Submitted to: European Journal of Entomology
Publication Type: Peer Reviewed Journal
Publication Acceptance Date: 11/19/2010
Publication Date: 3/1/2011
Citation: Yocum, G.D., Toutges, M.J., Roehrdanz, R.L., Dihle, P.J. 2011. Insertion of miniature subterminal inverted repeat-like elements in diapause-regulated genes in the Colorado potato beetle, Leptinotarsa decemlineata (Coleoptera: Chrysomelidae). European Journal of Entomology. 108(2):197-203. Interpretive Summary: The Colorado potato beetle (CPB), Leptinotarsa decemlineata (Say), is the major defoliator of potato and also feeds on tomato and eggplant. The center of origin of L. decemlineata is believed to be southern Mexico and the beetle experienced a rapid range expansion in the mid-1800s. L. decemlineata was first reported as a pest of potato, tomato and eggplant in 1859-62 in the Iowa, Kansas, and Nebraska region of the central plains of North America; by 1877 it was discovered in potato fields in Germany, and it was established in Europe by 1921. The Colorado potato beetle is now endemic in most of the potato growing regions worldwide. The plasticity of the CPB’s diapause response played a key role in its range expansion. Growing evidence indicated that mobile genomic elements known as transposable elements (TEs) that can comprise 2% to 90% of most eukaryotic genomes are key players in determining the plasticity of an organism’s physiological traits. We report here the isolation of four families of novel TEs known as miniature subterminal inverted repeat transposable elements (MSITEs) from the Colorado potato beetle. Three families of these new MSITEs are inserted in the introns of two diapause-regulated genes and within the promoter region of two other diapause-regulated genes. During the preparatory phase of diapause, transcripts with homology to one family of MSITEs are expressed. The presence of MSITEs in the promoters, introns and mature transcripts of diapause-regulated genes raises the question of the role of these TEs in the evolution and regulation of diapause.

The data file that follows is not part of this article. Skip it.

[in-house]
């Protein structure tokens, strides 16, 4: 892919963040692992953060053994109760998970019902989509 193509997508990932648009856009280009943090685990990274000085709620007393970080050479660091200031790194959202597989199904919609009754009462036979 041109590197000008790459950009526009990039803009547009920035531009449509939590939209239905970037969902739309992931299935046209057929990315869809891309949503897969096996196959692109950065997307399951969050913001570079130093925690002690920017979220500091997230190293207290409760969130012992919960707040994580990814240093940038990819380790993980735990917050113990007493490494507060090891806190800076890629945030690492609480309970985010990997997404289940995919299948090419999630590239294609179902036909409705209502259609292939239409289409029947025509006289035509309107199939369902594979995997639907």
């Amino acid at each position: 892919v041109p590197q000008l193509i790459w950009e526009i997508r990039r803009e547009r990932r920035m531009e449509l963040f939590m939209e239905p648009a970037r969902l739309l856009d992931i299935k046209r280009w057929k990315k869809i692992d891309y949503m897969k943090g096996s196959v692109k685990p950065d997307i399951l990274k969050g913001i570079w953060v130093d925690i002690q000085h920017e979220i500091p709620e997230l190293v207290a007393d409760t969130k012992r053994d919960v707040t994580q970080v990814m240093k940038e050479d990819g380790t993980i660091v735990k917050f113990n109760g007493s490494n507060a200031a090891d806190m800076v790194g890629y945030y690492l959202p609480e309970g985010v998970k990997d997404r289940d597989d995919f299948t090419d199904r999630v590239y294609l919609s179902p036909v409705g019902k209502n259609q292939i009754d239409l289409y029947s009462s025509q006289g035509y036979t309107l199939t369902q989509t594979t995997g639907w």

Technical Abstract: Determining the genomic structure of diapause-associated transcripts (DAT) -2 and -3 led to the isolation of four novel miniature subterminal inverted repeat-like elements (MSITE): Mild-1, -2, -3 and -4. Mild-1a is inserted within the first intron of diapause protein-1. Mild-1a is 284 bp in length, has a 14 bp target site duplication and three sets of subterminal inverted repeats. The second element, Mild-2a, is inserted within the 3' terminus of Mild-1a. Mild-2a is 29 bp long with a 3 bp target site duplication and one set of subterminal inverted repeats. Using primers based on Mild-1, genomic clones were developed leading to the isolation of Mild-3a. Mild-3a shares 60% identity with Mild-1a, is 253 bp long, has a 9 bp target site duplication and has one set of subterminal inverted repeats. Mild-4a is inserted within the first intron of DAT-2 and is 227 bp in length with a 12 bp target site duplication. Mild-4a appears to be an intermediate form between a miniature inverted repeat transposable element (MITE) and a MSITE because the 5' inverted repeat is terminal (i.e., adjacent to the target site duplication) as in MITEs, but the 3' inverted repeat is separated (in this case, by 33 bp) from the 3' target site duplication as in MSITEs. The target site duplications of Mild-1, -3 and -4 families share a common conserved core of AATTT. All of the transposable elements are AT rich and are able to form hairpin structures. Within the promoter region of DAT-3 is a 163 bp sequence (Mild-1b) that shares 77% identity to the 3' terminus of Mild-1a. Mild-4a has identity to 25 and 53 bp regions within the promoter of the juvenile hormone esterase B gene. Southern blot analysis revealed the presence of Mild-1 and -3 elements in both Leptinotarsa decemlineata and Leptinotarsa juncta indicating that these elements are ancestral to the L. decemlineata, L. juncta separation.